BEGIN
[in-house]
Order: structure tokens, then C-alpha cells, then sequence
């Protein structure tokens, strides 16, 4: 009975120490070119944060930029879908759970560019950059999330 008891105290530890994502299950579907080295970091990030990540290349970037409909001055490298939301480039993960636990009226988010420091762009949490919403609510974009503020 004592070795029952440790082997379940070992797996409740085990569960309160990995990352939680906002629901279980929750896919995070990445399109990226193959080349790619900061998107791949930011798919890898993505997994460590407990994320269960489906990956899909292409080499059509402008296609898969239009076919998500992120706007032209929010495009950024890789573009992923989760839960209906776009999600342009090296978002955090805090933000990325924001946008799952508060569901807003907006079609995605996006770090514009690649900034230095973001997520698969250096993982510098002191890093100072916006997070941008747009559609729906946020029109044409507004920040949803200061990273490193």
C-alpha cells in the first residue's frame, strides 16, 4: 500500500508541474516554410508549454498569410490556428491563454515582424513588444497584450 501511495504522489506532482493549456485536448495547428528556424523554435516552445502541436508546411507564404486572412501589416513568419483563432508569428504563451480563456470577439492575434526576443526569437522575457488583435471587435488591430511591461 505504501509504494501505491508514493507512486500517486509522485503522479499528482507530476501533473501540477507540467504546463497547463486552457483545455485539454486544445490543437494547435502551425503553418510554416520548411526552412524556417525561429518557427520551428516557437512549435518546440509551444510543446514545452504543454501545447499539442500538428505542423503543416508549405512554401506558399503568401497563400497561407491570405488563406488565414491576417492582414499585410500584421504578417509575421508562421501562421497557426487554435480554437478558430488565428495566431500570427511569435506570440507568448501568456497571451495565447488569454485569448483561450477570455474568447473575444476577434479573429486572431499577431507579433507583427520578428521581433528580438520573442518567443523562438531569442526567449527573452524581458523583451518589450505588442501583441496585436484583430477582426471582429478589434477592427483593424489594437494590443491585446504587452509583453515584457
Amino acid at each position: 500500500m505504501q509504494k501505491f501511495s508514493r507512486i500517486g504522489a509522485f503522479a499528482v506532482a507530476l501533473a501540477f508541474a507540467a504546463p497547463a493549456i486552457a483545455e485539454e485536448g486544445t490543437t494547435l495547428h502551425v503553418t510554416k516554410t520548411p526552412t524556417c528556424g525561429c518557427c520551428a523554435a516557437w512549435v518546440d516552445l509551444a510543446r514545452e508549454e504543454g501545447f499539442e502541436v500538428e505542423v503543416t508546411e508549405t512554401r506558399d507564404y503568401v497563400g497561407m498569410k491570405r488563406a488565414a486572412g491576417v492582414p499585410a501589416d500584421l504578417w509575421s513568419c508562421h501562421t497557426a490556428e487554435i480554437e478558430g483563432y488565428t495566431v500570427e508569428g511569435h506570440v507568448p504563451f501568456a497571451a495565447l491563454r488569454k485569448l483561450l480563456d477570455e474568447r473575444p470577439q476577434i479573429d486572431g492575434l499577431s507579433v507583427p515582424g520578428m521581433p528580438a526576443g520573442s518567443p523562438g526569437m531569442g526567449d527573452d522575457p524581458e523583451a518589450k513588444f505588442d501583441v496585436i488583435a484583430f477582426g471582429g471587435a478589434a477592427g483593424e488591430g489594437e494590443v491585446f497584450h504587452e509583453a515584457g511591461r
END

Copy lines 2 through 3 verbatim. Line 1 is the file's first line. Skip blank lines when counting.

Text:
Order: structure tokens, then C-alpha cells, then sequence
């Protein structure tokens, strides 16, 4: 009975120490070119944060930029879908759970560019950059999330 008891105290530890994502299950579907080295970091990030990540290349970037409909001055490298939301480039993960636990009226988010420091762009949490919403609510974009503020 004592070795029952440790082997379940070992797996409740085990569960309160990995990352939680906002629901279980929750896919995070990445399109990226193959080349790619900061998107791949930011798919890898993505997994460590407990994320269960489906990956899909292409080499059509402008296609898969239009076919998500992120706007032209929010495009950024890789573009992923989760839960209906776009999600342009090296978002955090805090933000990325924001946008799952508060569901807003907006079609995605996006770090514009690649900034230095973001997520698969250096993982510098002191890093100072916006997070941008747009559609729906946020029109044409507004920040949803200061990273490193």